These days everyone’s a know-it-all in regard to Tiger Woods’ 0-for-17 slump in major championships.
Tiger’s struggles in major championships continued yesterday in the final round of The Open Championship at Muirfield, prompting ESPN Golf Broadcaster and 1993 PGA Championship winner Paul Azinger to say:
“This is not the Tiger Woods we’re used to seeing. Maybe it is the Tiger Woods we’re getting used to seeing.”
And the Golf Channel’s Brandel Chamblee, one of Woods’ most vocal critics, took a veiled shot at Woods’ swing instructor Sean Foley after Woods T-6 British Open finish saying,
“What I hate more than anything is [Foley’s] turned [Woods] into a technical junkie. There’s so much pressure on him to be technically perfect, and it distracts him. He makes mental mistakes now that he never used to make. At 37 years old, he’s got all this experience and he’s not relying on it. [Instead] he’s playing with his golf swing.”
Even before the 142nd Open began, Woods took criticism from another golf broadcast heavyweight — 6-time major winner and CBS Sports analyst Nick Faldo. He said that Woods “is in a different mode when he’s winning regular tournaments, but he gets to the majors and something happens. The self-belief you have to have, maybe there’s a little dent in there.”
Woods is now more than five years removed from his last major championship, and is 25-over par in his last seven major weekends. But listening to Tiger, you wouldn’t think that he’s a guy with any weekend woes at all.
“I feel very good about my game,” Woods said before play began on Thursday. “I feel very, very good going into major championships.”
Assessing his performance after the Open, Woods said,
“I had a hard time adjusting to the [green] speeds, but I didn’t really play that poorly. I really hit the ball well today.”
And without prompting, Woods went on to also address his major dry spell, saying, “I’ve been in probably about half the majors on the back nine on Sunday with a chance to win during that stretch. I just haven’t done it yet.”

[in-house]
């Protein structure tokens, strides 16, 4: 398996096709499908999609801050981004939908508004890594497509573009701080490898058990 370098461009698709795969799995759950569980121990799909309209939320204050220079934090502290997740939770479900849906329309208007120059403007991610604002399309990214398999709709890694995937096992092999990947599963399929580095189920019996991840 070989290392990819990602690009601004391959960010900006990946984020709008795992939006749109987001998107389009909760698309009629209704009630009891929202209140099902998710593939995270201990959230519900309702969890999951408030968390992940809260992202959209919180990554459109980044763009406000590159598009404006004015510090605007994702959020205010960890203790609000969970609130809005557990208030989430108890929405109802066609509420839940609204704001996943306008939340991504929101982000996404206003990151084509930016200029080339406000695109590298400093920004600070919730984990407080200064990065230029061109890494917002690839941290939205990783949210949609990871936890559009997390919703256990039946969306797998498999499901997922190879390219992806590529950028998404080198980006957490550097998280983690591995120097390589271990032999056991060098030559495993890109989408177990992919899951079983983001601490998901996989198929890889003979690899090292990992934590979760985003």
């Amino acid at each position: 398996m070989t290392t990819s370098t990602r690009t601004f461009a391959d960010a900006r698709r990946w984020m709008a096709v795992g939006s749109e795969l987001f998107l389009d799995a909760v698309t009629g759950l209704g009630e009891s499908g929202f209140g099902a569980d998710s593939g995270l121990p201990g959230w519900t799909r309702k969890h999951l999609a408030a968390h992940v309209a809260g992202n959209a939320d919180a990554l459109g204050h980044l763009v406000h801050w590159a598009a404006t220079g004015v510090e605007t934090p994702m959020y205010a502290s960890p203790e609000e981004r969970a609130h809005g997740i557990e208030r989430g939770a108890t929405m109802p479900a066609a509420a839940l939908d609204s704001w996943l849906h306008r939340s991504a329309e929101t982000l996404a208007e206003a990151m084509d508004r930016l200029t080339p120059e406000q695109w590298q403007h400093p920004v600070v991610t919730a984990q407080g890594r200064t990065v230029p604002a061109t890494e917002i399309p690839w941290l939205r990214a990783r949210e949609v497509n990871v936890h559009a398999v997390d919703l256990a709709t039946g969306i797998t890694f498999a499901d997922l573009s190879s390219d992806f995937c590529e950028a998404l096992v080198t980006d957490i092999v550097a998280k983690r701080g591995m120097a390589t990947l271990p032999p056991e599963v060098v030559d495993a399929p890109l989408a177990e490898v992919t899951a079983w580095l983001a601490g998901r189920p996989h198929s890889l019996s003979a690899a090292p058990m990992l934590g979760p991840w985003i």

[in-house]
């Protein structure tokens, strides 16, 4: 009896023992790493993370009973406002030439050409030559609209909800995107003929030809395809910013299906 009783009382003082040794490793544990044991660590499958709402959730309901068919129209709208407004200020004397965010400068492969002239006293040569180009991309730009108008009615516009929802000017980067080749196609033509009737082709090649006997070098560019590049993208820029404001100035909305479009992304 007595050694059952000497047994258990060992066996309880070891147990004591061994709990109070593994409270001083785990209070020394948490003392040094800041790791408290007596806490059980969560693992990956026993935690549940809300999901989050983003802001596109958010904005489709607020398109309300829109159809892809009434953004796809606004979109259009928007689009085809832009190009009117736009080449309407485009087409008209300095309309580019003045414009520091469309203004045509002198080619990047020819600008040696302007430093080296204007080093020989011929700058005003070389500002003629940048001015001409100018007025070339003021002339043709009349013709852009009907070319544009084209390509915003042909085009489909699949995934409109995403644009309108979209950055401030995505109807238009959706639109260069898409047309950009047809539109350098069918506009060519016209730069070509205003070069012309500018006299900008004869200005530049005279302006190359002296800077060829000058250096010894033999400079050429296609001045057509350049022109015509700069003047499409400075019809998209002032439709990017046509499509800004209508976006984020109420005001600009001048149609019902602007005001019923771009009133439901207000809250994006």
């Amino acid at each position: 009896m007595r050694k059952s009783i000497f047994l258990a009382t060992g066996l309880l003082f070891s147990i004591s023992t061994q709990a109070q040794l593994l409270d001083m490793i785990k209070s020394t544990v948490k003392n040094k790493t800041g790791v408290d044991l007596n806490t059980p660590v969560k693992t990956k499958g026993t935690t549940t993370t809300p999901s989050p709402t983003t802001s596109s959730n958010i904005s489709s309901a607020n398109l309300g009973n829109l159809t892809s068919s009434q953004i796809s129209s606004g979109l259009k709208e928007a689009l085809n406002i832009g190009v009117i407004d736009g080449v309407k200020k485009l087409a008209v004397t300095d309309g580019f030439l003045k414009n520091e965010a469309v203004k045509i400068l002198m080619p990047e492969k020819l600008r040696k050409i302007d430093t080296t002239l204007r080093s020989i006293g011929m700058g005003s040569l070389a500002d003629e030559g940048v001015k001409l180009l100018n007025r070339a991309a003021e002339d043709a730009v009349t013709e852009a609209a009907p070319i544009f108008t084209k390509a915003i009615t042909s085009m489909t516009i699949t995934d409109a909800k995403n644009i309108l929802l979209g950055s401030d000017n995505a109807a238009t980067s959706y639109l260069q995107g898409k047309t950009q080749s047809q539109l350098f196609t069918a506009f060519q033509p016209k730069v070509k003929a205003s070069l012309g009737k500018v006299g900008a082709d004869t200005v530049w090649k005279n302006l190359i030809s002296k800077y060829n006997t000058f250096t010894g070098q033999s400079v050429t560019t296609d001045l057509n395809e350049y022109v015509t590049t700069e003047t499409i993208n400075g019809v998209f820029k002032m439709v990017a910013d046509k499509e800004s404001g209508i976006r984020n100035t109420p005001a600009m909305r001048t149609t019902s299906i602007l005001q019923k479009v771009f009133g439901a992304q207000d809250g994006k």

Sounds like the confident, fist-pumping, fairway-marching, 14-time major winner we all know, right?
The problem is that Tiger’s been giving this exact same speech before and after nearly every major for the past five years, and the results aren’t changing. Going back to April and Augusta, Woods said, “I feel like I’m playing well. I was pretty close and I had the lead at one point. Unfortunately, I just haven’t gotten it done.”
And after the U.S. Open at Merion, Woods said,
“I did a lot of things right, unfortunately I did a few things wrong.”
Tiger’s overall numbers at Muirfield were impressive certainly, hitting nearly 70 percent of the greens and 75 percent of the fairways, both well above the field averages.
But on Sunday, Woods hit numerous approach shots poorly, staring incredulously as shots veered off in various directions. Woods missed one green far right, came up miserably short on another, and flew the green on yet another. Despite missing more greens on Sunday than he did in the first three rounds, it’s perplexing that Woods would say he “hit the ball really well.”
Even when Woods did admit he couldn’t get the speed right on Muirfield’s greens, the statement came with a caveat:
“They were much slower today, much softer.”
That begs the question: If Tiger knew the greens were playing soft, why didn’t he adjust early on, or at least mid-round? That seems like something even a weekend golfer would know to do, let alone the greatest player of this generation.
Whatever Woods might say, there’s no mistaking Tiger’s demeanor on the course tells a completely different tale than what he presents in his press conferences. Enough even to at least question if Woods actually believes what he’s saying.